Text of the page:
Queensland Could Soon Introduce a State-Wide Ban on Single-Use Plastics
Plastic straws, cutlery, plates and stirrers would all be banned under the Qld Government's proposed plan.
A year after Queensland finally introduced a container refund scheme, and 16 months after scrapping disposable plastic bags, the Sunshine State is set to ramp up its war on waste once again. As part of the just-released Plastic Pollution Reduction Plan, the government is proposing a ban on single-use plastics — and while it's just an idea at this stage, legislation could be introduced as early as next year.
In the crosshairs are plastic straws, cutlery, plates and stirrers, with the Qld Government also committing to investigate banning coffee cups, plastic cups and heavy-weight plastic shopping bags as well. Crucial to the plan is the existence of already-available alternatives — whether they're reusable, in the case of cutlery and plates, or 100-percent compostable, as seen with paper straws and stirrers.
Before anything official is put in place, the state will undertake consultation with the community and various stakeholders, including people with disability. For the latter group, some alternative products to plastic — such as bamboo, paper and metal straws — aren't always a viable option.
From 2020, the Qld Government will start by banning the products from their own events; however an exact timeline from there hasn't been revealed. Also on the state's agenda: developing facilities to process and repurpose plastic, mandating the use of recycled plastics, and expanding the Plastic Free Places program, which works with retailers, events and markets at the community level to wipe out single-use water bottles, straws, coffee cups and lids, takeaway containers, food ware (such as cutlery, plates and cups) and bags. In Noosa, more than 200 businesses have signed up to the scheme.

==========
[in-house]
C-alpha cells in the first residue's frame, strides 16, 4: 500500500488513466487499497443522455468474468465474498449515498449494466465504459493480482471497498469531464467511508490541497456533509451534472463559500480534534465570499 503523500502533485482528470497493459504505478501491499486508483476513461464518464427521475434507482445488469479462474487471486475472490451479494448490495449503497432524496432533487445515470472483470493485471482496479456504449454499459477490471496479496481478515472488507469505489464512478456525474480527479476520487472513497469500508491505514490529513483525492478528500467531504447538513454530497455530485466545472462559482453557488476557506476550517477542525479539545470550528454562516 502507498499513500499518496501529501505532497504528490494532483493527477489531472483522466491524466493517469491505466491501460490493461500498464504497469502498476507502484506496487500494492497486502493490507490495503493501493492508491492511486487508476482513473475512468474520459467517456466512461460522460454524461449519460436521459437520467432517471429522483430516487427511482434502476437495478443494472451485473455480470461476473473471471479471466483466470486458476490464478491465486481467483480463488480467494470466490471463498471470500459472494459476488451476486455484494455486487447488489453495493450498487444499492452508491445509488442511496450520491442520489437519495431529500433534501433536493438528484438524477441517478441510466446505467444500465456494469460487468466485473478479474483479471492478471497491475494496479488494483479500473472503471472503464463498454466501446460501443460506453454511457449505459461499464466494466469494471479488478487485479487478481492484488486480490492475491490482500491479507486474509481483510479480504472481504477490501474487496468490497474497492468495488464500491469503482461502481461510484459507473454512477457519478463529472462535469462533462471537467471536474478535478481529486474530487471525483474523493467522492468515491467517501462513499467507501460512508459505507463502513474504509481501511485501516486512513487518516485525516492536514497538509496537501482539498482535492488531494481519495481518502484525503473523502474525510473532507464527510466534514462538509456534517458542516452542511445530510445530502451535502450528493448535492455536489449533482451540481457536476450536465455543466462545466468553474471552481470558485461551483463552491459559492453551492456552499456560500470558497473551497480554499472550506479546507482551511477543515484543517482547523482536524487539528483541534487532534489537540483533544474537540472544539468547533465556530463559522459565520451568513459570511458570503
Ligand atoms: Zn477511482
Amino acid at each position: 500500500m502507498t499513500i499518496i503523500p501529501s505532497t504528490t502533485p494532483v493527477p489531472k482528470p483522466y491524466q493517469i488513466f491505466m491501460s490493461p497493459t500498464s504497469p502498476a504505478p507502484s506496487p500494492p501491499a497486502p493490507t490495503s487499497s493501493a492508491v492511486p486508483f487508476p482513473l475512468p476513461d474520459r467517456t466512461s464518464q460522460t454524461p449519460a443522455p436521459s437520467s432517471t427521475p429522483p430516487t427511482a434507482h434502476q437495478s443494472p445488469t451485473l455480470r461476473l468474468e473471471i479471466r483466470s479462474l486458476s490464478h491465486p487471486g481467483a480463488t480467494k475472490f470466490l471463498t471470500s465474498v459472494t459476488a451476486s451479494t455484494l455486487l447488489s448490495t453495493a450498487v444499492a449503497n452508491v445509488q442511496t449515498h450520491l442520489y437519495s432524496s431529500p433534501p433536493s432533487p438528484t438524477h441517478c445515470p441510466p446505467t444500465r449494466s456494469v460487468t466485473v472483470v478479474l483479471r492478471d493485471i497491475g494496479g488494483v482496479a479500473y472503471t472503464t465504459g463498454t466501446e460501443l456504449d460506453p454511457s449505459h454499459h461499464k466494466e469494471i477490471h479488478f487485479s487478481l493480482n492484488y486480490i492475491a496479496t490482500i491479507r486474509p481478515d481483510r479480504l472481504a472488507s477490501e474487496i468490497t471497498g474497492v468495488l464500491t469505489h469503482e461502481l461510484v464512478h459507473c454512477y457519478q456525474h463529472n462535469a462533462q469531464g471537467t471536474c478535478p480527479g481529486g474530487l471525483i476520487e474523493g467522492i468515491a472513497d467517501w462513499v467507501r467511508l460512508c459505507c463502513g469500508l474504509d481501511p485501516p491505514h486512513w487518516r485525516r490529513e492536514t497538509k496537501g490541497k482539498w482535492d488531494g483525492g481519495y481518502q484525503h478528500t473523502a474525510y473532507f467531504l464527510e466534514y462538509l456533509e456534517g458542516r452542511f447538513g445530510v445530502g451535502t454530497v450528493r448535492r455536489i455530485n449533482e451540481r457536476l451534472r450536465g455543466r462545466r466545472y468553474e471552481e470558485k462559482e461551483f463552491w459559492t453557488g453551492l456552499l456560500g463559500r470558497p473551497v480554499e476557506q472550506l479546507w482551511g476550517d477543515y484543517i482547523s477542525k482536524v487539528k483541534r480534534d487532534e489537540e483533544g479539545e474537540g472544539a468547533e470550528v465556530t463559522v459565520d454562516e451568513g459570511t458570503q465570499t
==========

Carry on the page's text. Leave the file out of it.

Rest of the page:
While Qld's powers-that-be are calling their proposal an Australian first, they're not the only authority figures looking to tackle the growing waste problem. Similar laws are being drafted in South Australia, Hobart is progressing down the same track and, as a nation, Australia is working towards banning all non-recyclable packaging by 2025. That's on top of plenty of smaller-scale initiatives, not only including bag bans and container schemes, but the phasing out of single-use plastics in various guises at the company level, with McDonald's, IKEA, Coca-Cola Amatil and Qantas among those making steps in the plastic-free direction.
You can read more about the Queensland Government's Plastic Reduction Plan over here.
Published on November 07, 2019 by Sarah Ward